When children struggle with mathematics, some parents go back to "school".
It was the case with Madam Normaya Johari, 32, who found herself at a loss when it came to helping her young daughter understand mathematical concepts.
So she persuaded her husband, Mr Faizal Jamil, an interior designer, to make time from work on Sundays so they could join a pilot programme to learn how to support their children's learning. "The classes were very interesting and it makes it easier for us, as parents, to understand the concepts," said Mr Faizal, 35.
Besides learning about mathematical concepts, the couple also got to play games with their six-year-old daughter at the end of each session.
"The programme changed how we interact as a family and now, after work, we know how to coach her in her homework," Mr Faizal added.
The KelasMateMatika@CC (KMM) programme is an initiative of three key Malay/Muslim organisations: Mendaki, the Islamic Religious Council of Singapore and the People's Association Malay Activity Executive Committees Council.
By next year, the aim is to have 1,500 Malay parents and children go through the free educational programme, which is an enhanced version of self-help group Mendaki's existing Tiga M programme.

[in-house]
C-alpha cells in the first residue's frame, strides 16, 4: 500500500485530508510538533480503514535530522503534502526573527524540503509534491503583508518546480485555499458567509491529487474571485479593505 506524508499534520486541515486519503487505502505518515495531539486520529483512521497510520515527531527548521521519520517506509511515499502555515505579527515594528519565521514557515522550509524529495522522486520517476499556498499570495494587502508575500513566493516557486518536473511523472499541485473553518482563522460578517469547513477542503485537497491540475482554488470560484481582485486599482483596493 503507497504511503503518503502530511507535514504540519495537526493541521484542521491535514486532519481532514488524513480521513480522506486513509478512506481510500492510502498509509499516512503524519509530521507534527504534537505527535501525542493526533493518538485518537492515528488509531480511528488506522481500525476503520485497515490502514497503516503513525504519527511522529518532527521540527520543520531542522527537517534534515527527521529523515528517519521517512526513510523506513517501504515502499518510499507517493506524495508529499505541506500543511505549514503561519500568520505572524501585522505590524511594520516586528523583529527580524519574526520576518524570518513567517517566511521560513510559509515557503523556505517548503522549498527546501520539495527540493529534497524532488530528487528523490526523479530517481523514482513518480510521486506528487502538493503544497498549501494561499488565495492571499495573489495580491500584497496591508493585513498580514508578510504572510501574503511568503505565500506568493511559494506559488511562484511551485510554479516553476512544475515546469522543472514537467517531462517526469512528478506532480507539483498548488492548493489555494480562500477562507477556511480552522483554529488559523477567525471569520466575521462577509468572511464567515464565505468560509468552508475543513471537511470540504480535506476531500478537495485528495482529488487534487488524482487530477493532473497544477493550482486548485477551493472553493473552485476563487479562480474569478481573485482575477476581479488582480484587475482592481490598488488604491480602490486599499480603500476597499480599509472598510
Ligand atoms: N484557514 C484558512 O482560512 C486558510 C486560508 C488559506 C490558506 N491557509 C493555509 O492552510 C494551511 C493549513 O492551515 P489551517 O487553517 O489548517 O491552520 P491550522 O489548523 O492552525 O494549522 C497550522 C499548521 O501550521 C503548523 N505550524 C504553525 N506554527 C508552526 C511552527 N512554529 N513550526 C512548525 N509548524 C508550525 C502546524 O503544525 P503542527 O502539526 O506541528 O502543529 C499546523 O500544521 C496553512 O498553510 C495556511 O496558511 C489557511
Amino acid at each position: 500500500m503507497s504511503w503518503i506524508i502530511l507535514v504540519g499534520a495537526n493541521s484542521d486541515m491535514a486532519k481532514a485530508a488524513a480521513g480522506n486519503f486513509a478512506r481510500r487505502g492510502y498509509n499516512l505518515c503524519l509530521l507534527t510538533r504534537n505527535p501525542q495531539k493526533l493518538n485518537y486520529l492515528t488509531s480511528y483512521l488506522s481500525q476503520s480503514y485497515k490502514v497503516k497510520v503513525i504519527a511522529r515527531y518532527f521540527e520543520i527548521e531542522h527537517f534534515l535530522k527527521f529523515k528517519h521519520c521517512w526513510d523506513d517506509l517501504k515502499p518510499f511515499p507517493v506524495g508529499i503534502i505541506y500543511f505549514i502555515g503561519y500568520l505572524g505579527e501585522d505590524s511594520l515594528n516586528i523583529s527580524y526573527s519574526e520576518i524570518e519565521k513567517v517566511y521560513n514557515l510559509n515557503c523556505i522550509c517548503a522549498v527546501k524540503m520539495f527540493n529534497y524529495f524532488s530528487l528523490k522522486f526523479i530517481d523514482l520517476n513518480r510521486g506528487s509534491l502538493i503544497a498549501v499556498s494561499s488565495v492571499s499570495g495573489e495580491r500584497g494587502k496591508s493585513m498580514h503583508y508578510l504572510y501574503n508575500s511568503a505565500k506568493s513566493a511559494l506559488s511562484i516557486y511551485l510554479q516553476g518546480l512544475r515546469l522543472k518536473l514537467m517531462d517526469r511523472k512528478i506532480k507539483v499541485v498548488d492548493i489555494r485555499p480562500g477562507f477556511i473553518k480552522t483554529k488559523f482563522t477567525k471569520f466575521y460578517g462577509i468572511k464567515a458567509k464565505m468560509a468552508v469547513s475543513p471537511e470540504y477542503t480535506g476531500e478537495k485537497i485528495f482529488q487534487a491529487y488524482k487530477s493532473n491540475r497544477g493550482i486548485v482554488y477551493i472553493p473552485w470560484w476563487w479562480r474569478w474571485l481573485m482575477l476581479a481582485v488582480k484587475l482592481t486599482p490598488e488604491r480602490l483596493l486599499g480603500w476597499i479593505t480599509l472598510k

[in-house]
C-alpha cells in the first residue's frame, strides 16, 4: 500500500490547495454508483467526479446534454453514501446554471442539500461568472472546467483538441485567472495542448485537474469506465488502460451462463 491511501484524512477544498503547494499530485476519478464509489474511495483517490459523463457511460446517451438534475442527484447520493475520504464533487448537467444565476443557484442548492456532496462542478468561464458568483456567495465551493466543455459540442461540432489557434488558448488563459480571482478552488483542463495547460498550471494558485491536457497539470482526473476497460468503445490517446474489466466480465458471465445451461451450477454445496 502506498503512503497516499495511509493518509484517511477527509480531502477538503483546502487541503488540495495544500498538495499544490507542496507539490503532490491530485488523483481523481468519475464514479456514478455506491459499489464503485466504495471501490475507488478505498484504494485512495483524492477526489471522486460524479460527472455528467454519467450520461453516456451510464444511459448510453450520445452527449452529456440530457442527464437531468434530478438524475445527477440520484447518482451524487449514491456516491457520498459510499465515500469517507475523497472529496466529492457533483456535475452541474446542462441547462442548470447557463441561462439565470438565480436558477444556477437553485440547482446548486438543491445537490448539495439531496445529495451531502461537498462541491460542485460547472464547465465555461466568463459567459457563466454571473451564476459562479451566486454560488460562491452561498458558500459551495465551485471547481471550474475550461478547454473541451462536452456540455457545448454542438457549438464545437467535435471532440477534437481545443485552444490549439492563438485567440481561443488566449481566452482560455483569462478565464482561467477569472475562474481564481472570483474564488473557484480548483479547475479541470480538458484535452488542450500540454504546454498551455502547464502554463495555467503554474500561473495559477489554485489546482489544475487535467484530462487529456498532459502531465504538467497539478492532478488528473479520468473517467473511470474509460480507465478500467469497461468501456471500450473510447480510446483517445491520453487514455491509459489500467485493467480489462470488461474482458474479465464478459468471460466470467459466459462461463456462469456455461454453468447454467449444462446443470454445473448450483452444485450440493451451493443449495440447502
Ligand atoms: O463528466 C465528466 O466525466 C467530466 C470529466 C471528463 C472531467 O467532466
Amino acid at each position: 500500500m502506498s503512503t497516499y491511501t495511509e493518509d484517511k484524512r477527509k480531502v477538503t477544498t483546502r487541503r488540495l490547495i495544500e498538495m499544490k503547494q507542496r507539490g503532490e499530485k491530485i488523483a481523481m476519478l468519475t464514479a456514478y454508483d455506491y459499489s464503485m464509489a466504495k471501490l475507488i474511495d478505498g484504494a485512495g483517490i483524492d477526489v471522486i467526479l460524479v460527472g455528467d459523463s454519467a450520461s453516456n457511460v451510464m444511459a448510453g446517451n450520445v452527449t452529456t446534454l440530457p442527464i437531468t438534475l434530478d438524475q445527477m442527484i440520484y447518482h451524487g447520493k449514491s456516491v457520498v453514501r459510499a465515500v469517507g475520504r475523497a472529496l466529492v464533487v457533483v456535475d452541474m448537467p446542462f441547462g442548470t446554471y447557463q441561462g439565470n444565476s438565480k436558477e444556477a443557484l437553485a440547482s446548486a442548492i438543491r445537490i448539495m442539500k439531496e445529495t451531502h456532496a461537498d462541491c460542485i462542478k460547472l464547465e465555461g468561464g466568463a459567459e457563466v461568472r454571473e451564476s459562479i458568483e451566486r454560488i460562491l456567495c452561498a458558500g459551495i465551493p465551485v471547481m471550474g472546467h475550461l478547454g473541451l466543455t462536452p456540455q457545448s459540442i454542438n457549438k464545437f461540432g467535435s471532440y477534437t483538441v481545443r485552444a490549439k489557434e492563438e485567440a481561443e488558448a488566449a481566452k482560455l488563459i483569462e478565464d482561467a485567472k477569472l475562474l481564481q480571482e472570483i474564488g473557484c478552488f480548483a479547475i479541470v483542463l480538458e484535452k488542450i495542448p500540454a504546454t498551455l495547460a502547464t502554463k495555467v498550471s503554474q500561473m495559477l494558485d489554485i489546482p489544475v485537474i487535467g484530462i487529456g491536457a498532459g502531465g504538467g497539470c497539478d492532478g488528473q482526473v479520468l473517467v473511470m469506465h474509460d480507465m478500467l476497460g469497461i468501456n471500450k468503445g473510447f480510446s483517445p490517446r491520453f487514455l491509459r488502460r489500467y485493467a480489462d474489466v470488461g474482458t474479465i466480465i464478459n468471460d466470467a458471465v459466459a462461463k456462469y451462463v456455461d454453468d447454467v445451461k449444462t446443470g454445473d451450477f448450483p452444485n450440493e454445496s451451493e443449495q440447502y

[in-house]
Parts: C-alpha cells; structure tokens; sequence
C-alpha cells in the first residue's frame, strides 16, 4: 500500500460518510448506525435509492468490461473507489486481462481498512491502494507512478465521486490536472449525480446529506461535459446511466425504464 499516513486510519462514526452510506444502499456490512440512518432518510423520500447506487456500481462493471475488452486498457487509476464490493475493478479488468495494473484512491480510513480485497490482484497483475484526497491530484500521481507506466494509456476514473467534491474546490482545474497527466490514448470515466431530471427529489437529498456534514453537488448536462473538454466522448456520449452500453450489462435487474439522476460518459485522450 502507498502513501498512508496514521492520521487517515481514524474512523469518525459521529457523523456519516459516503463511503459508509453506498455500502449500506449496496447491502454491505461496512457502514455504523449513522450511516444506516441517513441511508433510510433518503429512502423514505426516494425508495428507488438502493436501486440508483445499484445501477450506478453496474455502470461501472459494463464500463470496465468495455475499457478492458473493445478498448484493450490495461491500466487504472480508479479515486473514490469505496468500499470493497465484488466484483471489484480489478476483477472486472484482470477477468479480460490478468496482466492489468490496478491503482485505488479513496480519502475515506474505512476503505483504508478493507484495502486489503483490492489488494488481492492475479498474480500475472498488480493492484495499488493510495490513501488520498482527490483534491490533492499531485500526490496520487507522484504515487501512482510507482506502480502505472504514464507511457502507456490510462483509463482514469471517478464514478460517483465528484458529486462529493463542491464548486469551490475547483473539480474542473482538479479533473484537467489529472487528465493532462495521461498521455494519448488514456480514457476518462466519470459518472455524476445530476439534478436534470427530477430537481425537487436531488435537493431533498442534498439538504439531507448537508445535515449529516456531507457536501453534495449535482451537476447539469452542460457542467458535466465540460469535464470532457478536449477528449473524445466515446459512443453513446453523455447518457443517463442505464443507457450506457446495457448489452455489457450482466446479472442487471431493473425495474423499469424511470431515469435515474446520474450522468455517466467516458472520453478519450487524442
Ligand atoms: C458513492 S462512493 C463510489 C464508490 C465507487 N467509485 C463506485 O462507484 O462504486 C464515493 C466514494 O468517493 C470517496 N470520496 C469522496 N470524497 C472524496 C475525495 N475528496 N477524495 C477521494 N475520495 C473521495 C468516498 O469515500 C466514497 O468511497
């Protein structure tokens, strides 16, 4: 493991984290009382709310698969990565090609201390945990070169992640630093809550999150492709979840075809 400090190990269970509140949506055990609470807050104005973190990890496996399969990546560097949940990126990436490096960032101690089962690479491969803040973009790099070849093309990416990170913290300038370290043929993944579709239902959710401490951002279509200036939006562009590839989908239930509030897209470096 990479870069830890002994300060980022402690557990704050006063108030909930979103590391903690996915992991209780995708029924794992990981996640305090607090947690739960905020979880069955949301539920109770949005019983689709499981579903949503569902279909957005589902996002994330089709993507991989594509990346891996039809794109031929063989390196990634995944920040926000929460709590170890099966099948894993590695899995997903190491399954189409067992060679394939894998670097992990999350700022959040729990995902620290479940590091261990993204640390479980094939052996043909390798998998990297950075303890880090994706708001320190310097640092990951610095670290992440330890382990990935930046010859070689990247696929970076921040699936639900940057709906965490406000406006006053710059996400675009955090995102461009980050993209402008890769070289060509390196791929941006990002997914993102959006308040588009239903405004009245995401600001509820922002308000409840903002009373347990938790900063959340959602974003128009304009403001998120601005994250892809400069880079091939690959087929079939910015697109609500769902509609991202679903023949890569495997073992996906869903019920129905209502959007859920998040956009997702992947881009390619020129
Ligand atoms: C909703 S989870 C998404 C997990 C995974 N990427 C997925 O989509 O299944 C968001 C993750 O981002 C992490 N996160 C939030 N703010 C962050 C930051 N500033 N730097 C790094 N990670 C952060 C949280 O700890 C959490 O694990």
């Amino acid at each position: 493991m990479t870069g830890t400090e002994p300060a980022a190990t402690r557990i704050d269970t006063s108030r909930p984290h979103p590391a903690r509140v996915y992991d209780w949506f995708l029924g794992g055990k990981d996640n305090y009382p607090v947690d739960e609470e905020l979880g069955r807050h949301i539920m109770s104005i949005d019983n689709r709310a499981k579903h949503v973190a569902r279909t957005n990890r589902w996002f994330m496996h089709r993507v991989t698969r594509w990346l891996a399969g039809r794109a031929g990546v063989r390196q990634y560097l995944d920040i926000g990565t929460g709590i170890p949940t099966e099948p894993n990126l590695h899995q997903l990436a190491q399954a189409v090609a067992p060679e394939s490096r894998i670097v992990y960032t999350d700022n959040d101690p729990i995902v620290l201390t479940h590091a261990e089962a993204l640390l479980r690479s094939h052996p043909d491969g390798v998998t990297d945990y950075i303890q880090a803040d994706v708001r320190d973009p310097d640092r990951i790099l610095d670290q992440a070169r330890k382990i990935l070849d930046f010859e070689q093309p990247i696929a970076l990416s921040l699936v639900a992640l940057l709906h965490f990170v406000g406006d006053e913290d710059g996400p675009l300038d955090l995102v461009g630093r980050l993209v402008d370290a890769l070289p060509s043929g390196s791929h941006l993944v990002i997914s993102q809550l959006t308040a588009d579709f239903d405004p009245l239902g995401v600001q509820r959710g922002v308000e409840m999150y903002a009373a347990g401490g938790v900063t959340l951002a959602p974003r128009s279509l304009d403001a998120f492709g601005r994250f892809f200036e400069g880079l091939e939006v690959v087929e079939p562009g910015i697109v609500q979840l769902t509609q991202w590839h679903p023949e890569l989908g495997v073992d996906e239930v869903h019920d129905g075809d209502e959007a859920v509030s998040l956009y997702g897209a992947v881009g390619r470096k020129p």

The KMM programme is targeted at families with children aged between four and six, and whose household per capita income is $450 or less a month.
Over six sessions, parents learn basic numeracy concepts as well as techniques to build the child's self-esteem and confidence as they learn. There are also interactive activities for the children to pick up mathematical concepts.
There are an additional four sessions to expose families to other life skills and encourage family bonding.
A total of 150 parents and children have completed all 10 sessions of the programme under the first pilot phase at three divisions in Marsiling, Nee Soon East and Pasir Ris East.
At a graduation ceremony at Science Centre Singapore yesterday, Minister of State for National Development Zaqy Mohamad said feedback from parents has shown that they are now more confident in coaching their children in mathematics.
"That has been something we are looking closely at because in terms of getting our children prepared for primary school, especially for maths, this is one thing we have always seen as a weakness in some of our Malay pupils, looking at the PSLE results," he added.